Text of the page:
Take Charge of Your Family’s Medical Care

We put a great amount of trust in medical professionals. Whether we are visiting an obstetrician to monitor a pregnancy or a pathologist for an acute illness, we tend to assume that doctors have our best interests at heart, and that their suggested treatment plan will yield the best results for us. Unfortunately, that is not always the case. Misdiagnosis, a failure to diagnose a condition, prescribing the wrong medication, improper dosing, negligent supervision - all of these can cause injury or even cost you your life.

By taking the initiative to learn as much as possible about your health care and that of your child - particularly if you are a new mom, you can be your best advocate, demanding proper treatment and helping prevent instances of medical malpractice. Members of the legal community, contrary to popular belief, do not want you to suffer harm at the hand of a doctor, nurse, hospital or clinic. Attorneys and patient advocacy groups work tirelessly to seek compensation for your injuries or losses, but their ultimate goal is to improve the health care system for adults and children alike in order to raise the standard of treatment for all of us.

Question the Authority of Medical Professionals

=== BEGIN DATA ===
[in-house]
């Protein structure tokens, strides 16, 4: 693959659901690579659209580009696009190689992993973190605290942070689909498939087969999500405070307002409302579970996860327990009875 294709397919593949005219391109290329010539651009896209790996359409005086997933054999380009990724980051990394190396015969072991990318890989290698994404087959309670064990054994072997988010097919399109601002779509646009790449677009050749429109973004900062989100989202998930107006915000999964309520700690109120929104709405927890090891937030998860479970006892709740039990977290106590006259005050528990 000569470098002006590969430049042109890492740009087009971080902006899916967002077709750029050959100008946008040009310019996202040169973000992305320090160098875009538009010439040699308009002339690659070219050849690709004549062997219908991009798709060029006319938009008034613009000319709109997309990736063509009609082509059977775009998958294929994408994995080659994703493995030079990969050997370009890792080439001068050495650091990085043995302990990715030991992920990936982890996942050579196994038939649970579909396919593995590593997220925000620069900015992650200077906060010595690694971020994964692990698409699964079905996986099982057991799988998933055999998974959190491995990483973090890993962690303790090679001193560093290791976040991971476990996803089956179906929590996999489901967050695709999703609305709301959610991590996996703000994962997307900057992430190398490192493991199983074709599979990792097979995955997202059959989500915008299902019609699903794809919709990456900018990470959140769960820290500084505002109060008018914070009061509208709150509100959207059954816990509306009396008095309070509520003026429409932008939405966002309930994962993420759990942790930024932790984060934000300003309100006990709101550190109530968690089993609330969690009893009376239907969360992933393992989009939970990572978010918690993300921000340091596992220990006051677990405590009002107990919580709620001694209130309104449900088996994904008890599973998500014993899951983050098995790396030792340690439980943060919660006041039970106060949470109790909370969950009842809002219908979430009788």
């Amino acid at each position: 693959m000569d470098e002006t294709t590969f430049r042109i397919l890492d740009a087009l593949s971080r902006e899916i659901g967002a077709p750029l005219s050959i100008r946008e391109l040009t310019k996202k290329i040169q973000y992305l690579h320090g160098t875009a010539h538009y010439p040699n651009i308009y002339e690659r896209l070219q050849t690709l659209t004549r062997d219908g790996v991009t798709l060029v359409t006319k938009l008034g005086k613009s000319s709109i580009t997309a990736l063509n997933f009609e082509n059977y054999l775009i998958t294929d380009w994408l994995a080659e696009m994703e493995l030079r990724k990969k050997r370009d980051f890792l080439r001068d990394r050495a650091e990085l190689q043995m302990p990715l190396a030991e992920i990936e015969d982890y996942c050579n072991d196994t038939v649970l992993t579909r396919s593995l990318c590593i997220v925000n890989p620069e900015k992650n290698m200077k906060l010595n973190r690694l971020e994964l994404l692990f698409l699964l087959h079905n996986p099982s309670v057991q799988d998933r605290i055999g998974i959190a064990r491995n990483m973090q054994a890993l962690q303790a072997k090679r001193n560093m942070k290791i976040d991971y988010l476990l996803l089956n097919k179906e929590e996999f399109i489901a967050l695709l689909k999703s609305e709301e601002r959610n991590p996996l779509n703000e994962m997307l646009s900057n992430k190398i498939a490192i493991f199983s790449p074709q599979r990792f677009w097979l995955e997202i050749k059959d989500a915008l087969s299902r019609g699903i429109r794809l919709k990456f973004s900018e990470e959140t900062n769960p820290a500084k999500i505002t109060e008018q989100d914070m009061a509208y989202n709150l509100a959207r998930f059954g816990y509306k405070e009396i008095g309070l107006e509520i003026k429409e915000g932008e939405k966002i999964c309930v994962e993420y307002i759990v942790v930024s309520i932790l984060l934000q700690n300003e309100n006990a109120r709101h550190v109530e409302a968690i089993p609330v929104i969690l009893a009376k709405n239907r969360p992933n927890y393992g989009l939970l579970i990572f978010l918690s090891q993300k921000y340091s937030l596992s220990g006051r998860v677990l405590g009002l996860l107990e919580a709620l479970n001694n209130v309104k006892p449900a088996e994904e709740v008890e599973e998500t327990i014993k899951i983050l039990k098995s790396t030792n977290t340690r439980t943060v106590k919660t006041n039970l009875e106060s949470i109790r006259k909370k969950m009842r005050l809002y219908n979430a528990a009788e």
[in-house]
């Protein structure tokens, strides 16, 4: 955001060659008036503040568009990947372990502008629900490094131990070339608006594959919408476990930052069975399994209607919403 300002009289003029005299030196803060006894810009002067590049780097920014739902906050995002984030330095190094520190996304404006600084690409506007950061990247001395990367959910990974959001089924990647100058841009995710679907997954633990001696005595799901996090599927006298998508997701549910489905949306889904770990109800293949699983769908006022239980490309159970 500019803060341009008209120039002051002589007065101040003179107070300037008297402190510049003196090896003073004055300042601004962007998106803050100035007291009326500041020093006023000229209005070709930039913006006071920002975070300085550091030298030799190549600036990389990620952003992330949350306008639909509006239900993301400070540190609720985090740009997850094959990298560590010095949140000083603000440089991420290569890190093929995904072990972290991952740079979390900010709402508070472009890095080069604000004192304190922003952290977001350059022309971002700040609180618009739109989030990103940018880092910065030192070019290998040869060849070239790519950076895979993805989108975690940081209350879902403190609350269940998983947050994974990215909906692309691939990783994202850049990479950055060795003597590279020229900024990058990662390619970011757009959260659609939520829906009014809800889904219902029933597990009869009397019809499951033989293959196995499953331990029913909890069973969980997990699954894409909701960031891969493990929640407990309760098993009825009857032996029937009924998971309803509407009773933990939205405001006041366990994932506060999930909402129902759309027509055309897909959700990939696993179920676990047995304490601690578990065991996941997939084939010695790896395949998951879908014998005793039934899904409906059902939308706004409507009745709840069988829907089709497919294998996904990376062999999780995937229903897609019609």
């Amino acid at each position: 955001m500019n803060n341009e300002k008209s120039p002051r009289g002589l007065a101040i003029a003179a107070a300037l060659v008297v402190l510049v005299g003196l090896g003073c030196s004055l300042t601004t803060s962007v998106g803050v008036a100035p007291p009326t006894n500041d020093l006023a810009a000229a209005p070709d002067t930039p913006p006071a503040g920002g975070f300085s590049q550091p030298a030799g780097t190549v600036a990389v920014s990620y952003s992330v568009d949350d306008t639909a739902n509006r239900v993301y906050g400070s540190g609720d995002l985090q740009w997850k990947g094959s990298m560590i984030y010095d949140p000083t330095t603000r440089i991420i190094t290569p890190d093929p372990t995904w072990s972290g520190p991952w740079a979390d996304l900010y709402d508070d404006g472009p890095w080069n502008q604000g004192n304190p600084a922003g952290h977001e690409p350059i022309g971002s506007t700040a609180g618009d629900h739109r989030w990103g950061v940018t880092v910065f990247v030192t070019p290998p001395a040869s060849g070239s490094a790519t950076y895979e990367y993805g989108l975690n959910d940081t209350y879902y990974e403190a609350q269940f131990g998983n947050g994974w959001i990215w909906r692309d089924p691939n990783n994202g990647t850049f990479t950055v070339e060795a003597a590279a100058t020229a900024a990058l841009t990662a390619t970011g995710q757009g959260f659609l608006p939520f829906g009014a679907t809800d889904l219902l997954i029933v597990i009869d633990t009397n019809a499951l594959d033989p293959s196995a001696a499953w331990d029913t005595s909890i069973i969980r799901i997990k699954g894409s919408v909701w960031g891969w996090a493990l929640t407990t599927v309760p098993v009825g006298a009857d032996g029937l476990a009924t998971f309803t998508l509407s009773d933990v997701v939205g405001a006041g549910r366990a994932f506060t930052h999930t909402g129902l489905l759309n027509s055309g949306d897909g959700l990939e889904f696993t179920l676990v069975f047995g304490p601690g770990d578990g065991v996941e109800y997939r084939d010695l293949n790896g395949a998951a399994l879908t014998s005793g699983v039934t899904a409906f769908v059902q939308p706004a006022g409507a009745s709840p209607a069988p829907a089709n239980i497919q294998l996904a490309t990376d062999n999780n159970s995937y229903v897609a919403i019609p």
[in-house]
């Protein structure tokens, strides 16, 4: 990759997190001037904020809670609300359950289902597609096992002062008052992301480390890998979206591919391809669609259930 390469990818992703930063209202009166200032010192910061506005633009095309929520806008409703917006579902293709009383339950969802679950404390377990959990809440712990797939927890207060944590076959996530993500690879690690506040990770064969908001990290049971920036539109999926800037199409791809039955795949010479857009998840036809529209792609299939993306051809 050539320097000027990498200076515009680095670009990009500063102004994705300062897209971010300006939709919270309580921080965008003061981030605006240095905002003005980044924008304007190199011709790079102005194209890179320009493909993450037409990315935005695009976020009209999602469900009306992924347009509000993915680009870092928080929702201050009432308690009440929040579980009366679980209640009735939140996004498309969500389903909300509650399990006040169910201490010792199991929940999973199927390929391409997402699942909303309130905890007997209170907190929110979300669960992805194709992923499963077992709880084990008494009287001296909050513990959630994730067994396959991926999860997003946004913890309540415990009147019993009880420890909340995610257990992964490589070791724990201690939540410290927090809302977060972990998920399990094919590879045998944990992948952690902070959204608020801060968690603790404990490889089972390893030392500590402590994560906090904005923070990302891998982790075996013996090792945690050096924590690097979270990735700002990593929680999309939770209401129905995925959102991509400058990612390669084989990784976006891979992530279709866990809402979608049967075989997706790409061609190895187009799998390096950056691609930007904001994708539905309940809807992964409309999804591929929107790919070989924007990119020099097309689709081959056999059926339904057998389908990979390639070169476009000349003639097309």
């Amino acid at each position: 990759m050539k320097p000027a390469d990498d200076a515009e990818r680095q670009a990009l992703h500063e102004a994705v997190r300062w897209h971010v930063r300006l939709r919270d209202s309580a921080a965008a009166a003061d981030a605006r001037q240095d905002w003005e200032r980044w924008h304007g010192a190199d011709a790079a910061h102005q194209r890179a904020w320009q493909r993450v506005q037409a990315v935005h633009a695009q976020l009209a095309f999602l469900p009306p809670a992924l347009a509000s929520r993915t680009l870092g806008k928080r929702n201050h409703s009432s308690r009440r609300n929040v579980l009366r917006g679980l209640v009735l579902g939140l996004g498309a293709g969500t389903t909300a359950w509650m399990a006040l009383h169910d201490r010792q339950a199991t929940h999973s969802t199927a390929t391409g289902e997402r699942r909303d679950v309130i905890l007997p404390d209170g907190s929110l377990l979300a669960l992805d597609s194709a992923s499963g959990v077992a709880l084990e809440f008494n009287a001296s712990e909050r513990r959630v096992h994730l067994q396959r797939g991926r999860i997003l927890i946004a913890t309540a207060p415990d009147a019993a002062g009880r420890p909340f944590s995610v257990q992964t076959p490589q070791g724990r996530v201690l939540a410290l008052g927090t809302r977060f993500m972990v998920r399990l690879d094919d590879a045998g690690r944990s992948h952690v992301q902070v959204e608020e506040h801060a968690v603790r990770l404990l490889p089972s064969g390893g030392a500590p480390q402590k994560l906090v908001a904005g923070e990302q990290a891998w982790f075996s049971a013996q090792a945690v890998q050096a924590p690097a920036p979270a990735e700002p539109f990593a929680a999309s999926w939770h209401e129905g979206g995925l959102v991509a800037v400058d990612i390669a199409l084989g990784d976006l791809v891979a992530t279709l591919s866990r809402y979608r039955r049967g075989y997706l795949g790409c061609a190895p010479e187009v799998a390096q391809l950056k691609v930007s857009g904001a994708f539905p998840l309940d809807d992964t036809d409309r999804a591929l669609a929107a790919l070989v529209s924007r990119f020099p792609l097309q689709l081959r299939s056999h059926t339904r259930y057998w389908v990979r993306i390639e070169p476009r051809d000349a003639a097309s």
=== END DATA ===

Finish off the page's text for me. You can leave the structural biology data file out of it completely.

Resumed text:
When you are visiting a medical provider or facility, you should be as thorough as possible. Take notes both ahead of time (to detail your symptoms) and during the visit (to understand the nature of your condition). It is also important to ask questions. The Agency for Healthcare Research and Quality has compiled lists of questions for many procedures if you are unsure what to ask your physician. Some beneficial questions to ask include:

  • What is my diagnosis? Make sure that the doctor explains the condition in plain English that you can understand
  • If you were prescribed medication, ask why you are taking it, how you should take it and if there are any common side effects you can expect?
  • If you need tests, ask what they are, why they are necessary, any risks associated with it and what the results will mean for your prognosis?
  • What is my prognosis? What does my treatment plan entail?
  • How quickly will I need to make the decision about which treatment plan is right for me?
  • Will I need surgery?
  • How can I learn more about my condition?

Some health care providers will assume that you are over-reacting or will be reluctant to answer your questions. This may be a sign that you are in need of another provider. If you are committed to a particular doctor, nurse, nurse practitioner or hospital, then be persistent with your questions. Being informed and involved in the process, you can secure better treatment for yourself, your children and other family members.

Related Content:

Agency for Healthcare Research and Quality: Build Your Question List

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